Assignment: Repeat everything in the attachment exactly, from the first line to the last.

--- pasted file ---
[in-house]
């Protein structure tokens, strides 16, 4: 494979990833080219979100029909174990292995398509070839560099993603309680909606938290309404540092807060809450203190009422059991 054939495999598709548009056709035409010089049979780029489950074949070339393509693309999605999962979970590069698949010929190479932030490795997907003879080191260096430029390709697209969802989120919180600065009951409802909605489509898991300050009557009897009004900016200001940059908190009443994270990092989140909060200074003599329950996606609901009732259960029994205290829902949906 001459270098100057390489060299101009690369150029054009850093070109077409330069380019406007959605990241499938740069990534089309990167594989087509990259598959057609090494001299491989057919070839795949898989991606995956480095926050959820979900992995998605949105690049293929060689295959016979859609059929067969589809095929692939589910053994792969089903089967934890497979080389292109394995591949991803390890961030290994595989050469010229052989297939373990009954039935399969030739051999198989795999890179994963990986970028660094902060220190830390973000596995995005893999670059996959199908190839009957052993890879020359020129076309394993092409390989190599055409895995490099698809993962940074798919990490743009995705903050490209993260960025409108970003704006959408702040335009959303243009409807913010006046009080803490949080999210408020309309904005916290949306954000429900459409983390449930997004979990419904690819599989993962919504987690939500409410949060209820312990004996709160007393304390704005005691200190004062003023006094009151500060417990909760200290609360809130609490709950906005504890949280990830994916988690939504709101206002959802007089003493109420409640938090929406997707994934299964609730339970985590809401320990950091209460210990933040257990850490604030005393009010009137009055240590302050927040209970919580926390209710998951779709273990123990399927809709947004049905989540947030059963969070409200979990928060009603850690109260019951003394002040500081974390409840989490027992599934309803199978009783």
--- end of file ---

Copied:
[in-house]
């Protein structure tokens, strides 16, 4: 494979990833080219979100029909174990292995398509070839560099993603309680909606938290309404540092807060809450203190009422059991 054939495999598709548009056709035409010089049979780029489950074949070339393509693309999605999962979970590069698949010929190479932030490795997907003879080191260096430029390709697209969802989120919180600065009951409802909605489509898991300050009557009897009004900016200001940059908190009443994270990092989140909060200074003599329950996606609901009732259960029994205290829902949906 001459270098100057390489060299101009690369150029054009850093070109077409330069380019406007959605990241499938740069990534089309990167594989087509990259598959057609090494001299491989057919070839795949898989991606995956480095926050959820979900992995998605949105690049293929060689295959016979859609059929067969589809095929692939589910053994792969089903089967934890497979080389292109394995591949991803390890961030290994595989050469010229052989297939373990009954039935399969030739051999198989795999890179994963990986970028660094902060220190830390973000596995995005893999670059996959199908190839009957052993890879020359020129076309394993092409390989190599055409895995490099698809993962940074798919990490743009995705903050490209993260960025409108970003704006959408702040335009959303243009409807913010006046009080803490949080999210408020309309904005916290949306954000429900459409983390449930997004979990419904690819599989993962919504987690939500409410949060209820312990004996709160007393304390704005005691200190004062003023006094009151500060417990909760200290609360809130609490709950906005504890949280990830994916988690939504709101206002959802007089003493109420409640938090929406997707994934299964609730339970985590809401320990950091209460210990933040257990850490604030005393009010009137009055240590302050927040209970919580926390209710998951779709273990123990399927809709947004049905989540947030059963969070409200979990928060009603850690109260019951003394002040500081974390409840989490027992599934309803199978009783």